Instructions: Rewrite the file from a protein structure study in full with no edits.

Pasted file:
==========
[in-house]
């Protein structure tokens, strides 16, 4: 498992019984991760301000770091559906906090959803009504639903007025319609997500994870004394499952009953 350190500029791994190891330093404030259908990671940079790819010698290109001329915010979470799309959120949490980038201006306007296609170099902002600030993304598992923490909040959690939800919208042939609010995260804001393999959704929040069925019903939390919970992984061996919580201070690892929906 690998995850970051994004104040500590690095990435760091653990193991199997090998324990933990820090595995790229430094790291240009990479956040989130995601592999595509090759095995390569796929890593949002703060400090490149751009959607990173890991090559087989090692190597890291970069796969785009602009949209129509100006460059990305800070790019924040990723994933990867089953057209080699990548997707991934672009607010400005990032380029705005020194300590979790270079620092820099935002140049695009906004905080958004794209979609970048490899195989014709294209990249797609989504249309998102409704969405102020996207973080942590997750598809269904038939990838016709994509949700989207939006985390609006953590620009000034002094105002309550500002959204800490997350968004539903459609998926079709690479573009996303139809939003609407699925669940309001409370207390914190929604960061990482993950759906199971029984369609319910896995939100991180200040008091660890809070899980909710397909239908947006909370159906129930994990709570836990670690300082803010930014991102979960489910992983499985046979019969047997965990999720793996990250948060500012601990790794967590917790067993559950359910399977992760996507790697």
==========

[in-house]
């Protein structure tokens, strides 16, 4: 498992019984991760301000770091559906906090959803009504639903007025319609997500994870004394499952009953 350190500029791994190891330093404030259908990671940079790819010698290109001329915010979470799309959120949490980038201006306007296609170099902002600030993304598992923490909040959690939800919208042939609010995260804001393999959704929040069925019903939390919970992984061996919580201070690892929906 690998995850970051994004104040500590690095990435760091653990193991199997090998324990933990820090595995790229430094790291240009990479956040989130995601592999595509090759095995390569796929890593949002703060400090490149751009959607990173890991090559087989090692190597890291970069796969785009602009949209129509100006460059990305800070790019924040990723994933990867089953057209080699990548997707991934672009607010400005990032380029705005020194300590979790270079620092820099935002140049695009906004905080958004794209979609970048490899195989014709294209990249797609989504249309998102409704969405102020996207973080942590997750598809269904038939990838016709994509949700989207939006985390609006953590620009000034002094105002309550500002959204800490997350968004539903459609998926079709690479573009996303139809939003609407699925669940309001409370207390914190929604960061990482993950759906199971029984369609319910896995939100991180200040008091660890809070899980909710397909239908947006909370159906129930994990709570836990670690300082803010930014991102979960489910992983499985046979019969047997965990999720793996990250948060500012601990790794967590917790067993559950359910399977992760996507790697």